Even as virus cases mount, leaders across the world — particularly in developing countries — say they cannot sustain punishing lockdowns without risking economic catastrophe, The New York Times reported.
In India, Mexico, Russia, Iran and Pakistan, among other countries, officials say they have had no choice but to prioritize the economy and relax lockdowns.
A glimpse from the streets reveals a sharp rise in person-to-person contact in recent days even as the World Health Organization is warning that daily infections from this highly contagious virus are reaching new peaks.
- India is now reporting more new daily infections, around 10,000, than all but two countries: the United States and Brazil. New Delhi and Mumbai, the two biggest cities, are overloaded with infections, and experts said the peak was several weeks away. Government officials have proposed commandeering some of New Delhi’s fanciest hotels to turn into hospitals.
- In Mexico, President Andrés Manuel López Obrador kicked off the reopening in early June with a tour of the country. “We have to head toward the new normality, because the national economy and the well-being of the people depends on it,” he said during a stop in Cancún.
- Health experts say Pakistan will soon be overwhelmed with cases, but it has relaxed restrictions. Outside the cities, almost no one is trying to socially distance, and testing remains scarce. Prime Minister Imran Khan wrote on Twitter in April, “We sought a total lockdown without thinking about the consequences for the daily wage earners, the street vendors, the laborers, all of whom face poverty and hunger.”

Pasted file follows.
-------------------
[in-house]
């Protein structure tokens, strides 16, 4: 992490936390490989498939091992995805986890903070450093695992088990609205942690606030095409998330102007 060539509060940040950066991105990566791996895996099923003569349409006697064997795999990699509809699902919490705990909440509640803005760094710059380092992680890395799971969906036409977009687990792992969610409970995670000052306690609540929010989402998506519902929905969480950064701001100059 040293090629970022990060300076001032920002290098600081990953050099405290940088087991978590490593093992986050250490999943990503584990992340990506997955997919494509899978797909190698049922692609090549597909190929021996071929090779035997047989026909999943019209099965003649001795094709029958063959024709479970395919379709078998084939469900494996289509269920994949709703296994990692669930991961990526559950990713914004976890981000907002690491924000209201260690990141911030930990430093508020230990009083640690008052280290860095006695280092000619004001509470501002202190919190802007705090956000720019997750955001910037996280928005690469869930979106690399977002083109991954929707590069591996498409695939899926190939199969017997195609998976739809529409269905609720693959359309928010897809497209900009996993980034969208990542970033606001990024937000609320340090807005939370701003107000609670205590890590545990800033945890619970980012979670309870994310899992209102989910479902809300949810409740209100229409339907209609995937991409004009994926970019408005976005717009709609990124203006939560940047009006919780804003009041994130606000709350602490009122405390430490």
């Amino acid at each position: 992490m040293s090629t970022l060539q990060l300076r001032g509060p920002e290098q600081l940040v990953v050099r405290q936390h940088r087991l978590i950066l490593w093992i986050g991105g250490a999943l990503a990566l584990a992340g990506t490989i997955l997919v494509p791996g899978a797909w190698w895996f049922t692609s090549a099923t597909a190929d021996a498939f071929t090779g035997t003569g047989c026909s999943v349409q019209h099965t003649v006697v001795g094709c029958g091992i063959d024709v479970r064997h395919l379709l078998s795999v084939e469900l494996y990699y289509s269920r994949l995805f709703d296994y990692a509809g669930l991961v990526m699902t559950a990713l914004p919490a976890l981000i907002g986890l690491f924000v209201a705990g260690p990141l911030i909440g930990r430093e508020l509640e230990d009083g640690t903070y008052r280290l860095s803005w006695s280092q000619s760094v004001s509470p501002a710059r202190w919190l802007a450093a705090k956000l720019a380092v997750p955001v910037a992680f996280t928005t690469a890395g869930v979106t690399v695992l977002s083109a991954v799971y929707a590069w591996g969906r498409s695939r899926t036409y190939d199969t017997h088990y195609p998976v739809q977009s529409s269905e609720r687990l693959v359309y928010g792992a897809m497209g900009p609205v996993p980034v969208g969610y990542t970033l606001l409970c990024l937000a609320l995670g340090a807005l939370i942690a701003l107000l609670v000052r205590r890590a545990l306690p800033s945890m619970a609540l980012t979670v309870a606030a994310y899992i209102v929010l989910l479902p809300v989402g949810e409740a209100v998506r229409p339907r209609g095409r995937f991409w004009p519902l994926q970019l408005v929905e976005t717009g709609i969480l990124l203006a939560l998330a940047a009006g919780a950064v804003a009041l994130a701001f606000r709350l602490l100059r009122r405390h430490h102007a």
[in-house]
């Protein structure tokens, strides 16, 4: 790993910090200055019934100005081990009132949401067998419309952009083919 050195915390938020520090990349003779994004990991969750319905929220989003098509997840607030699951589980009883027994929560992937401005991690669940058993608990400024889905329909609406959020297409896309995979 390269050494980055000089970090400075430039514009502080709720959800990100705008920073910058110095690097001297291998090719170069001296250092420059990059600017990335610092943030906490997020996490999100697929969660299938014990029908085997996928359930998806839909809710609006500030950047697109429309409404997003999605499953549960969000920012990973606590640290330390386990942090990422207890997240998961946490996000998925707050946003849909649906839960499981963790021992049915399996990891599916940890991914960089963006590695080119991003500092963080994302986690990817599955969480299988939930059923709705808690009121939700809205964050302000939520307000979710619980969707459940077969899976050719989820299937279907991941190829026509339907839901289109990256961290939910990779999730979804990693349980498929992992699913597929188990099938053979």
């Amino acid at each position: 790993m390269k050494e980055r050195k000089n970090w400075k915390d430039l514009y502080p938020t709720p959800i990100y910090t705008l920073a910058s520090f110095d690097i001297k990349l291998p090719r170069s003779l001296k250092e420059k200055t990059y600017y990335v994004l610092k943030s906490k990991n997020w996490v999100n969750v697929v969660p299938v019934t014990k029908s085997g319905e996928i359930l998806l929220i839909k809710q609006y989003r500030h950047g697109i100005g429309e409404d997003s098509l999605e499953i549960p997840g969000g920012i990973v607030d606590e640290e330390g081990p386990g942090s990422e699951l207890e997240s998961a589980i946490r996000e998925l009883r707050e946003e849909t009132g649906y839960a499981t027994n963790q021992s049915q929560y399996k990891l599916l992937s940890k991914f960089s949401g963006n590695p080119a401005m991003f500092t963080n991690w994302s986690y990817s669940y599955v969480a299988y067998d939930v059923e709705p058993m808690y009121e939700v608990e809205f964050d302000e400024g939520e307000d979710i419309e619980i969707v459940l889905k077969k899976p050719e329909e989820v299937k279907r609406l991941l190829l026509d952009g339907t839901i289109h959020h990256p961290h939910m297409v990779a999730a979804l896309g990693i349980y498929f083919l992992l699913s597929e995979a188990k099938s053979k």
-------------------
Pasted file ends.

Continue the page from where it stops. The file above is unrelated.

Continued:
- Iran decided to open up last month in an attempt to salvage its economy, which was already suffering under international sanctions and huge budget deficits. Iran’s leaders said the pandemic was a reality that Iranians had to learn to live with. Now a second surge of infections has arrived.
- The number of new infections in Russia has hovered around 8,000 to 9,000 each day. But the mayor of Moscow, a hot spot that had been under a strict lockdown, lifted many restrictions this week. Analysts said the reopening was partly aimed at ensuring high turnout for a July 1 vote on an amendment to extend President Vladimir V. Putin’s rule.